Writing Development in Struggling Learners, international writing researchers provide critical insights into the development of writing skills for individuals who struggle to become profi cient writers. This edited volume takes a life course view and examines concepts for development of writing skills with a focus on where learners struggle, why this may occur for those without and without specifi c learning disorders, how to identify these learners and what we can do to facilitate effi cient writing. Throughout the volume, struggling learners are presented via a holistic lens; contributors succinctly synthesize the literature base and present insights into the current state of the science and areas of future need and advancement.
Art Crossing Borders offers a thought-provoking analysis of the internationalisation of the art market during the long nineteenth century. Twelve experts, dealing with a wide variety of geographical, temporal, and commercial contexts, explore how the gradual integration of art markets structurally depended on the simultaneous rise of nationalist modes of thinking, in unexpected and ambiguous ways. By presenting a radically international research perspective
Art Crossing Borders offers a crucial contribution to the field of art market studies.
From as early as the 1600s, Dutch scholars and scholarship have displayed a keen interest in the studies of the Islamic world. Over the centuries, they have collected a wealth of source texts in various languages, Turkish texts being prominent among them.
The present catalogue is the fourth and final volume in a series that covers the Turkish manuscripts preserved in public libraries and museums in the Netherlands. The volume gives a detailed description of Turkish manuscripts in minor Dutch collections, found in libraries and museums in Amsterdam, Groningen, The Hague, Leiden, Rotterdam and Utrecht, which hitherto have received little or no attention.
Ancient Manuscripts in Digital Culture presents an overview of the digital turn in Ancient Jewish and Christian manuscripts visualisation, data mining and communication. Edited by David Hamidović, Claire Clivaz and Sarah Bowen Savant, it gathers together the contributions of seventeen scholars involved in Biblical, Early Jewish and Christian studies. The volume attests to the spreading of digital humanities in these fields and presents fundamental analysis of the rise of visual culture as well as specific test-cases concerning ancient manuscripts. Sophisticated visualisation tools, stylometric analysis, teaching and visual data, epigraphy and visualisation belong notably to the varied overview presented in the volume.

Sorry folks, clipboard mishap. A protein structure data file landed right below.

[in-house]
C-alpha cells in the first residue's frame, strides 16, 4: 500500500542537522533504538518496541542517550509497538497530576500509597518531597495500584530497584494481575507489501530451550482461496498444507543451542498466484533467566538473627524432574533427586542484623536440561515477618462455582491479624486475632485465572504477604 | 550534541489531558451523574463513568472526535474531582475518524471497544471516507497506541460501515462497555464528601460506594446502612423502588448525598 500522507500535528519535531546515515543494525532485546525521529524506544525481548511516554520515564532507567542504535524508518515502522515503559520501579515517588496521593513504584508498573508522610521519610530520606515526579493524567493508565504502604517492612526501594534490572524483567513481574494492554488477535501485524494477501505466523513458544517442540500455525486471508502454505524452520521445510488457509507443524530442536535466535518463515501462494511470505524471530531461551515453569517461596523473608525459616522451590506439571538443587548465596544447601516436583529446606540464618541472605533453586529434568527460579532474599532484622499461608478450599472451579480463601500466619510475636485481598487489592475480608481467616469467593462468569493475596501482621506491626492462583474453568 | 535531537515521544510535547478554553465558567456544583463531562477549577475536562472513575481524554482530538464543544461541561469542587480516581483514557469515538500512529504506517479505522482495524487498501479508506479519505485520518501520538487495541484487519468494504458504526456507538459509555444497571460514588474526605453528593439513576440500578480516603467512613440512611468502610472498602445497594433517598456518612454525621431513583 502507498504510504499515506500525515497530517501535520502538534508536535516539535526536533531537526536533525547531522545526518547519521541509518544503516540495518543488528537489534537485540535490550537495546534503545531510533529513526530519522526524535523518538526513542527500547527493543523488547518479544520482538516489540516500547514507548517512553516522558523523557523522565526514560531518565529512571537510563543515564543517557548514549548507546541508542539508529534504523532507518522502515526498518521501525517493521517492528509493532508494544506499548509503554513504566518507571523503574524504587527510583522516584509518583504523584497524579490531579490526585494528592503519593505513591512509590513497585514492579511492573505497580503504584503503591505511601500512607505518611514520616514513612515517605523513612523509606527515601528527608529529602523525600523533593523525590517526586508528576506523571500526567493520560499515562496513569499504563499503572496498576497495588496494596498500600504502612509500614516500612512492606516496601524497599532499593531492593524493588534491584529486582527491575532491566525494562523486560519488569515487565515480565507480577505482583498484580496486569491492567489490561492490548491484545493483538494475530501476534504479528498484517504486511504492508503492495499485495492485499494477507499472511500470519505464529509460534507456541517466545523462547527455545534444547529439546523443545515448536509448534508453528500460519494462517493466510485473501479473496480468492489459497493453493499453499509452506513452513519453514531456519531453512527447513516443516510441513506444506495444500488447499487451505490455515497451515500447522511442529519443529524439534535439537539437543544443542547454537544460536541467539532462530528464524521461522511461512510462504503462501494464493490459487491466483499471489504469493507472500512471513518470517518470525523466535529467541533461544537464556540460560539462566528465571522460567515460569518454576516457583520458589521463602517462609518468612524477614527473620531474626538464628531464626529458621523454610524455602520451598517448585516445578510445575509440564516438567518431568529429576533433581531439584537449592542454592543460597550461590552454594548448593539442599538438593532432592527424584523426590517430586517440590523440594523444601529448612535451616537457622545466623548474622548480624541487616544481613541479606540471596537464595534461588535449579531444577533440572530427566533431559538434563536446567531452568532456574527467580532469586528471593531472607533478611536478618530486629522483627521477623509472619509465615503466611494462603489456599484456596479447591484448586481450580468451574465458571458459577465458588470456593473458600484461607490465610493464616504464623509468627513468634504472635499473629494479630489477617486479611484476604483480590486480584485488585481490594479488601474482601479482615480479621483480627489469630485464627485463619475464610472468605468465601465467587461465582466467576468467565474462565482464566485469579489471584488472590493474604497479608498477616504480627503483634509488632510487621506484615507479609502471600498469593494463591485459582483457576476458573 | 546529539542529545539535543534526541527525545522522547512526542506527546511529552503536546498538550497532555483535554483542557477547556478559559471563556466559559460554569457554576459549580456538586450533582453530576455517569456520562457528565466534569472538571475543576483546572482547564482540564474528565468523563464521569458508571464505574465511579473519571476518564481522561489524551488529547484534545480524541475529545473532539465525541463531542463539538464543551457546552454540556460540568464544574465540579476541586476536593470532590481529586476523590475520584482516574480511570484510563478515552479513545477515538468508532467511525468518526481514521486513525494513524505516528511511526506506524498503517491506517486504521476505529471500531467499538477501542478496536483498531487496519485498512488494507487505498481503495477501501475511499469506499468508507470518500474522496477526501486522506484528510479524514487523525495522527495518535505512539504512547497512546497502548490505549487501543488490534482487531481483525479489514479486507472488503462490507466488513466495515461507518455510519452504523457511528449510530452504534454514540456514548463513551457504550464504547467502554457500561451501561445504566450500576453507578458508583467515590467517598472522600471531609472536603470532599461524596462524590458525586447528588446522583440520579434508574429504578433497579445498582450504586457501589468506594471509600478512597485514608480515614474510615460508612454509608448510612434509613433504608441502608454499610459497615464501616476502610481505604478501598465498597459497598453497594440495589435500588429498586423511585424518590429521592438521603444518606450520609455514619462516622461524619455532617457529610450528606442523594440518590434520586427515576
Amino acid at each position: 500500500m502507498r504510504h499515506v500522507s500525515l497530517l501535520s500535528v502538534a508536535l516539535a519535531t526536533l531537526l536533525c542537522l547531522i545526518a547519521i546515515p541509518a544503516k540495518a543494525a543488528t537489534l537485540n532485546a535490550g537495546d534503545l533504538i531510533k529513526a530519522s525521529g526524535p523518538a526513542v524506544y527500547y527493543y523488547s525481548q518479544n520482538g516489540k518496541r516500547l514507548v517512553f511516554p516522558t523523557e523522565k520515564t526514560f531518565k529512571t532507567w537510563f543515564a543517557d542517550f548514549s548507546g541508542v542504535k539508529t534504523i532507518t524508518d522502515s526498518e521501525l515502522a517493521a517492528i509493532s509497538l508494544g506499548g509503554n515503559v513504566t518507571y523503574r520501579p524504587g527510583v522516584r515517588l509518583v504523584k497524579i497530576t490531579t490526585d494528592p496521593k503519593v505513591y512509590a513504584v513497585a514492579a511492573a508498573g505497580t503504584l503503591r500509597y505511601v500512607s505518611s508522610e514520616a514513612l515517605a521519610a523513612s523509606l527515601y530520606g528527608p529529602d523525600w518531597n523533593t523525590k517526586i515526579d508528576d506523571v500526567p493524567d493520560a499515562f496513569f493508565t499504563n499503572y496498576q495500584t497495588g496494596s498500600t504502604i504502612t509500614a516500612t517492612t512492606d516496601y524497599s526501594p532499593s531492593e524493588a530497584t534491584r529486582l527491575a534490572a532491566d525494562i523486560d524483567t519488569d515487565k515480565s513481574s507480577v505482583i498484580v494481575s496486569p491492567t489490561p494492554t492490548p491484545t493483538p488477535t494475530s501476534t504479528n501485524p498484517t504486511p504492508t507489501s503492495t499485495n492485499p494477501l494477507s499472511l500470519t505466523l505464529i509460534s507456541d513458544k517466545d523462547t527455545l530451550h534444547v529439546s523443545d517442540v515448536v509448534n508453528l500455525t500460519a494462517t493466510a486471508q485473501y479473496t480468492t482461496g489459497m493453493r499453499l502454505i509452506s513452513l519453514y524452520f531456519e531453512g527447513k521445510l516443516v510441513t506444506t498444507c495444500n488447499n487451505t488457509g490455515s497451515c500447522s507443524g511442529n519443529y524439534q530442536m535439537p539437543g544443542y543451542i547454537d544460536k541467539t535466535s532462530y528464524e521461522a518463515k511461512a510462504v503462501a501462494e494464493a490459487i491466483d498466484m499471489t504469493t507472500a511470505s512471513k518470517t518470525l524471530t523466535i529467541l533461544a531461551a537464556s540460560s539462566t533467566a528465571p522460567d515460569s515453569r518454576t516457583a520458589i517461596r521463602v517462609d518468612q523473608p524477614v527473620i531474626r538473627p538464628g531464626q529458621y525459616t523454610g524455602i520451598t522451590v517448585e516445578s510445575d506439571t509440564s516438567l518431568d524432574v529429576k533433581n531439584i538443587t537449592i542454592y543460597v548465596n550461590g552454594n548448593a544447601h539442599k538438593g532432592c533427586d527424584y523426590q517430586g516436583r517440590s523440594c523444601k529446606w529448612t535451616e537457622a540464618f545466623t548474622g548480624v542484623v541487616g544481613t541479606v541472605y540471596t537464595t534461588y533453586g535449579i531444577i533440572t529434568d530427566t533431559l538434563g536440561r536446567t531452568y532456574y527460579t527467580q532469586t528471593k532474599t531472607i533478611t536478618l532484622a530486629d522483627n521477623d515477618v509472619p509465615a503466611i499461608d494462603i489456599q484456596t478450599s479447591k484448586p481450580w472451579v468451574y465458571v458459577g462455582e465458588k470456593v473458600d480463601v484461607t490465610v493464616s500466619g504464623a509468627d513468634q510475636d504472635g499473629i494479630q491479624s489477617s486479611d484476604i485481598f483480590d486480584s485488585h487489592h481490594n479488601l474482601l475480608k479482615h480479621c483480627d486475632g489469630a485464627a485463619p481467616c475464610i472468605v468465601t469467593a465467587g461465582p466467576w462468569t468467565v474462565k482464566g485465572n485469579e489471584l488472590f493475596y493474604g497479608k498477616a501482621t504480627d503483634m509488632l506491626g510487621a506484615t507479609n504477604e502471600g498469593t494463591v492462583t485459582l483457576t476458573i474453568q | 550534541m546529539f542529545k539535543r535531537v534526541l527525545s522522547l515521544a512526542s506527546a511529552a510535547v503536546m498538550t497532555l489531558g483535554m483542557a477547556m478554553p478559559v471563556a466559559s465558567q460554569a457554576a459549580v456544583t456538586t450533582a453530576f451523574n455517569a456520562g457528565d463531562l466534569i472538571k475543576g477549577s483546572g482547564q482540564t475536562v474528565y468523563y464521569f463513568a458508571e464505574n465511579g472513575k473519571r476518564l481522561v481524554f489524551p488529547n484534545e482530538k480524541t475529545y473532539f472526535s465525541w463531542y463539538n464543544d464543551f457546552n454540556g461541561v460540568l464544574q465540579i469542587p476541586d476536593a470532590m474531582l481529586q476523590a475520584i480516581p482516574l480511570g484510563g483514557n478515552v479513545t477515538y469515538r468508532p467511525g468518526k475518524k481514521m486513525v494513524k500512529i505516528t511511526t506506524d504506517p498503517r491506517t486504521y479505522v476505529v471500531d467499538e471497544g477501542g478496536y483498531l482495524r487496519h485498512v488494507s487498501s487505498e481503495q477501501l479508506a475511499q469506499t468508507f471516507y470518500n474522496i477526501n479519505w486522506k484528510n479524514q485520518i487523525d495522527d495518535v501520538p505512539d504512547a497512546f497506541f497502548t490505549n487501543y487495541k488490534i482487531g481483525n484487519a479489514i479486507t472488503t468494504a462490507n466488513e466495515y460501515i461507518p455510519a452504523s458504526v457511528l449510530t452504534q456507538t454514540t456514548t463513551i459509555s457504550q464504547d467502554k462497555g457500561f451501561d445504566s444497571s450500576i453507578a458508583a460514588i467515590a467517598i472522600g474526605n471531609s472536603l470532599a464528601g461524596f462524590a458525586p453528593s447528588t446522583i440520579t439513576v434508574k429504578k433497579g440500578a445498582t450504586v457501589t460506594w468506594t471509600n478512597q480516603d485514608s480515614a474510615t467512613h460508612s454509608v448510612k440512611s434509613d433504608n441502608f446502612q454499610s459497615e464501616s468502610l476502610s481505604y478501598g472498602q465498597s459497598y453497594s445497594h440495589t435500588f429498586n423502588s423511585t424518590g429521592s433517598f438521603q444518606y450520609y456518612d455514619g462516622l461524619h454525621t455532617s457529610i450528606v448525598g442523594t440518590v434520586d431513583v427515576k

“The ivory tower, like other stately homes in the UK, might present a grand façade to the world but closer inspection reveals a dark, spidery basement full of inequalities.”
Gender imbalances still exist across all areas of higher education. From salaries and promotion, to representation in the curriculum, formal approaches and good intentions rarely address the full complexity. EqualBITE digs into the messy reality of higher education gender issues, presenting people’s stories, experiences and frustrations and – more importantly – what can be done. University of Edinburgh students and staff share real-life experiences of gender challenges and opportunities, and their constructive responses. The book condenses current academic research into practical actions that do make a difference.
EqualBITE is a pragmatic and positive response to gender issues in academia – a catalyst for creating a culture which is better for everyone.
“We were so pleased to see this new guide to one aspect of diversity—gender equality—and to see how good it is: the book is comprehensive; it is raw, honest and personal; and it is very well written. It is a book both for reading cover-to-cover and for dipping into, and it will be enormously influential.” – Jim Smith Director of Science, Wellcome Trust & Gemma Tracey Diversity & Inclusion Programme Manager – Science & Research, Wellcome Trust
“The balance between data and lived experience equip the reader with the vital understanding of the depth of institutionalised inequality…This is recommended reading for anyone working in higher education who truly wants to create a fairer culture of women.” – Talat Yaqoob Director, Equate Scotland
“I really enjoyed reading the recipes - they combine humour with practical advice on how to tackle important gender issues.” – Fiona Watt Vice-Dean Research and Impact, Faculty of Life Science and Medicine, King's College London